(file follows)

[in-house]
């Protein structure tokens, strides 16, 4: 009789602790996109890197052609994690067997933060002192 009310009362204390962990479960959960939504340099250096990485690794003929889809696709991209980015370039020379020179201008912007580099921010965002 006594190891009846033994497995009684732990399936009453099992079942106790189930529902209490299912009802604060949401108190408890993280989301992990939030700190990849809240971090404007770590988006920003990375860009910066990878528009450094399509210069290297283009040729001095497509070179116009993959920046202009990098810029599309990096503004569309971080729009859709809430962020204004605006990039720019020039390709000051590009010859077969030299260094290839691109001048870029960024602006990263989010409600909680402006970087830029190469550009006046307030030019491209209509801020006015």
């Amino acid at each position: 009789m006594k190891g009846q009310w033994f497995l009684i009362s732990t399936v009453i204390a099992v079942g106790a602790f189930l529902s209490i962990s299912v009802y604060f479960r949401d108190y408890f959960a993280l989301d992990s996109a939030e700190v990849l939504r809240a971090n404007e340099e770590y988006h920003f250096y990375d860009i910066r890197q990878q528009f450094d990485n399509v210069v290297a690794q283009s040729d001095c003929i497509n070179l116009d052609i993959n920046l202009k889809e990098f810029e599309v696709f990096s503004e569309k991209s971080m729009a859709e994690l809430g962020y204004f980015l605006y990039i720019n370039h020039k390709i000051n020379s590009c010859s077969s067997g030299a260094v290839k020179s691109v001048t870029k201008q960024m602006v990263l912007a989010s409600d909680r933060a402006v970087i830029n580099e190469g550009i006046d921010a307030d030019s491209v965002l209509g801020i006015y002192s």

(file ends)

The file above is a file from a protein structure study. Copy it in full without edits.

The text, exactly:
[in-house]
């Protein structure tokens, strides 16, 4: 009789602790996109890197052609994690067997933060002192 009310009362204390962990479960959960939504340099250096990485690794003929889809696709991209980015370039020379020179201008912007580099921010965002 006594190891009846033994497995009684732990399936009453099992079942106790189930529902209490299912009802604060949401108190408890993280989301992990939030700190990849809240971090404007770590988006920003990375860009910066990878528009450094399509210069290297283009040729001095497509070179116009993959920046202009990098810029599309990096503004569309971080729009859709809430962020204004605006990039720019020039390709000051590009010859077969030299260094290839691109001048870029960024602006990263989010409600909680402006970087830029190469550009006046307030030019491209209509801020006015």
């Amino acid at each position: 009789m006594k190891g009846q009310w033994f497995l009684i009362s732990t399936v009453i204390a099992v079942g106790a602790f189930l529902s209490i962990s299912v009802y604060f479960r949401d108190y408890f959960a993280l989301d992990s996109a939030e700190v990849l939504r809240a971090n404007e340099e770590y988006h920003f250096y990375d860009i910066r890197q990878q528009f450094d990485n399509v210069v290297a690794q283009s040729d001095c003929i497509n070179l116009d052609i993959n920046l202009k889809e990098f810029e599309v696709f990096s503004e569309k991209s971080m729009a859709e994690l809430g962020y204004f980015l605006y990039i720019n370039h020039k390709i000051n020379s590009c010859s077969s067997g030299a260094v290839k020179s691109v001048t870029k201008q960024m602006v990263l912007a989010s409600d909680r933060a402006v970087i830029n580099e190469g550009i006046d921010a307030d030019s491209v965002l209509g801020i006015y002192s």